The film, television, and digital content production industries are ripe for PE investment, thanks to shifting revenue structures and European quotas.

By Tom D. Evans, Farah O’Brien, Libby Savill, David J. Walker, Rachael Astin, Jon Fox, and Catherine Campbell

Camera lensThe extraordinary growth of entertainment streaming platforms over the last decade has made investments in the film, television, and digital content production industries more attractive than ever. Large-cap buyout firms have competed with strategic acquirers to invest heavily across the sector, with Amazon’s US$8.45 billion acquisition of MGM underscoring the level of interest. Unlike many industries that were adversely affected by COVID-19, the film, television, and digital content production industries have grown. This growth is driven not only by the “streaming wars”, with more and more platforms vying for eyeballs and subscriptions, but also by a now truly-global sector, leveraging online platforms to reach a worldwide audience.

Blockbusting deals for specialist consumer content

While the sector is undoubtedly broad, recent transactions have focused on content makers with strong consumer appeal and a distinguishable voice (including brand, genre focus, track record, and/or depth of library of rights) — a trend that we anticipate will continue as consumers seek out content aligned with individual interests, rather than commissioner preferences. For example, Blackstone is building a next-generation media company, Candle Media, which has so far acquired Reese Witherspoon’s production company Hello Sunshine (the co-producer of television series The Morning Show), the digital-first children’s media company Moonbug Entertainment (the studio behind Cocomelon), and a minority stake in Will Smith and Jada Pinkett-Smith’s production business Westbrook, amongst other assets. In addition, Apollo has invested in Legendary, the movie studio behind the 2021 blockbusters Dune and Godzilla vs. Kong.

Changing sector structures and revenue opportunities

At the same time, revenue structures in the sector are also changing, providing greater visibility of company earnings. While traditionally film and television production companies shared the risk and reward of distribution (through a negotiated participation in revenues derived from the exploitation of the content through its various distribution cycles (the “back-end”)), streamers now frequently buy rights outright and pay a premium upfront. This obviates both the risk and the potential upside of a back-end participation, but as a result production houses can predict their cash flows with more certainty, making them more suitable for leveraged buyouts and the burden of debt servicing.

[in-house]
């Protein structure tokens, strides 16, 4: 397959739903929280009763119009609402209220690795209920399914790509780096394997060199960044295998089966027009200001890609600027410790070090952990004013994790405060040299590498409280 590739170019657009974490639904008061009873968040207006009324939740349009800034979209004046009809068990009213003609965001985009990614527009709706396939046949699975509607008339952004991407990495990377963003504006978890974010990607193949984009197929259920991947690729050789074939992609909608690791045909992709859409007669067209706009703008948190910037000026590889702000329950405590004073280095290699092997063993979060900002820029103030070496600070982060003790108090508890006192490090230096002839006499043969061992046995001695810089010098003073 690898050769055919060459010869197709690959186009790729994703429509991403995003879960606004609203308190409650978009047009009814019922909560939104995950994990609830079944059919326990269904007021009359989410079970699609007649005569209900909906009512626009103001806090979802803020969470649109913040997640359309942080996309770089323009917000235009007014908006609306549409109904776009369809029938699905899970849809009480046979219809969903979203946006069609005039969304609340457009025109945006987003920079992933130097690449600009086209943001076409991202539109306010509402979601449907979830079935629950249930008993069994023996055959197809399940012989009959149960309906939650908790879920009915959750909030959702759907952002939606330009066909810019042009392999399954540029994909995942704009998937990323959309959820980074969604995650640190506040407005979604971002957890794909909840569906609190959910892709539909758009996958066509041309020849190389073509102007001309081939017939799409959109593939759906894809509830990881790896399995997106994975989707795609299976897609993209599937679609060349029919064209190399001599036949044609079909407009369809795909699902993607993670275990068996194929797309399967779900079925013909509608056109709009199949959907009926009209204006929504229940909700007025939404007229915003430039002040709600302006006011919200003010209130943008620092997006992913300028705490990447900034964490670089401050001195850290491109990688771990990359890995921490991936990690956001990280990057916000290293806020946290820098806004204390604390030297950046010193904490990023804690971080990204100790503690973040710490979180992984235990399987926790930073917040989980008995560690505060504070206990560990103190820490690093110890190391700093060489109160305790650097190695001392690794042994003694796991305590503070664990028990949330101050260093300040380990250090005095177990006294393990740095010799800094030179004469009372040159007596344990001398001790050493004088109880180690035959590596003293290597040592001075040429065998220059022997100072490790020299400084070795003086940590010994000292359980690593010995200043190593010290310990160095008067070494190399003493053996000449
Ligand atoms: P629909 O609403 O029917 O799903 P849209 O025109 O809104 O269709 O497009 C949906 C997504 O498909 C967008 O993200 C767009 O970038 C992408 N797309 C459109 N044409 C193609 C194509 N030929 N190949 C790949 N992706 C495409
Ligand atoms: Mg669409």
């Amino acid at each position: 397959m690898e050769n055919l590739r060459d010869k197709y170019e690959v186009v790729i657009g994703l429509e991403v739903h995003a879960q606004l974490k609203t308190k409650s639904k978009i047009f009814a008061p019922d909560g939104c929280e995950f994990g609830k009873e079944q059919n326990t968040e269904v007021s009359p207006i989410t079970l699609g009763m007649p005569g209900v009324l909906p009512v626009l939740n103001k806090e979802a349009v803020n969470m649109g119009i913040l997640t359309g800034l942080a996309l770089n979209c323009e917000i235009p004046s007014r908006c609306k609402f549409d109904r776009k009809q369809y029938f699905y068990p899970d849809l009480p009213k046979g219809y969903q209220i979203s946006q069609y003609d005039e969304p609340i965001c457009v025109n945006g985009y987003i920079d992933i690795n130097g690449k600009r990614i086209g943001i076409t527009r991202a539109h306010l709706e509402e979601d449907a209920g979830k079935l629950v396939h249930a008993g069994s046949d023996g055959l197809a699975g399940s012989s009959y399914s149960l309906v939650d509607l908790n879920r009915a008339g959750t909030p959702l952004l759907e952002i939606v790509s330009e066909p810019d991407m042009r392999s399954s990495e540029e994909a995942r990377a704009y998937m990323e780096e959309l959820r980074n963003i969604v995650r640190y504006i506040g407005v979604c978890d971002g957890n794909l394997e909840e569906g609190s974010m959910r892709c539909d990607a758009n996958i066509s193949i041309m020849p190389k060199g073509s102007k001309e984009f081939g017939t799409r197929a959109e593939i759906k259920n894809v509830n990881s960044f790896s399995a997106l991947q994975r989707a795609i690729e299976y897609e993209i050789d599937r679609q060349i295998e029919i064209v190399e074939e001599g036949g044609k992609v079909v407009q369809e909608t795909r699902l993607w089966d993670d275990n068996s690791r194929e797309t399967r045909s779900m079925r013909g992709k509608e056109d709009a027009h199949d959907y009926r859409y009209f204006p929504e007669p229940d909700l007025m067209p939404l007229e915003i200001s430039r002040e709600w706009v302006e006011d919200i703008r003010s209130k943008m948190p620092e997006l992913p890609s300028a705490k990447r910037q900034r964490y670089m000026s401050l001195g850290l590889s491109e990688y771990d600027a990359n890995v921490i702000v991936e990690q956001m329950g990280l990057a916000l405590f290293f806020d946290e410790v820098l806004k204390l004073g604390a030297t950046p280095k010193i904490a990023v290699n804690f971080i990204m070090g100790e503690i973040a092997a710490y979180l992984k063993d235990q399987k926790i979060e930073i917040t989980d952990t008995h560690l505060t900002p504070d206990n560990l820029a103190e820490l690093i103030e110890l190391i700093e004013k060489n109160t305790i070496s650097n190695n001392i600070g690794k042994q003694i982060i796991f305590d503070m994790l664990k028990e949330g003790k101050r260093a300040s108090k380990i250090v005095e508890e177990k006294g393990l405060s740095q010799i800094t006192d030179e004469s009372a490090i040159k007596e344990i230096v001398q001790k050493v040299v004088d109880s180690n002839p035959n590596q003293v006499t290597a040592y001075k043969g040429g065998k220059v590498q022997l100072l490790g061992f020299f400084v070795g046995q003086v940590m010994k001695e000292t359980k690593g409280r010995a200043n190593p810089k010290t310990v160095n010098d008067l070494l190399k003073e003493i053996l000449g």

Further, film and television content can transcend the screen, leading to additional revenue opportunities for PE owners. Production houses can cross-pollinate, develop, and scale content across multiple platforms and languages. Moonbug Entertainment has developed television content for Netflix and toys for Mattel, while Westbrook has produced programmes for social media platforms including Snapchat to leverage the Smiths’ global reach.

Talent incentivisation is key

To develop and scale high-quality content while keeping up with demand, film and television production companies rely on key creative executives and nurturing talent relationships. This makes strong incentive packages for management teams an important competitive consideration, and PE buyers are well-positioned to differentiate themselves from strategic acquirers in this respect. Recent deals have involved a range of tools to incentivise management including rollover and management equity plans, earn-outs, employment incentives such as bonuses, retained management creative freedom, and carefully crafted employment agreements.

Impact of regulation

As global streaming platforms look to bolster their offerings, we anticipate that European production companies and film/ television infrastructure providers may be particularly attractive targets due to the EU’s Audiovisual Media Services Directive (the Directive). The Directive imposes quotas on streamers to carry 30% of European works in EU countries, and with the top eight streaming platforms in the US poised to spend US$115 billion on content this year, streaming platforms are being forced to buy and commission more European content. While regulatory challenges remain in certain European jurisdictions (where some nations limit foreign investment in media companies, particularly those that hold a broadcasting licence), we anticipate that the Directive will further boost local producers, sound stage and physical stage companies, and visual effects specialists.

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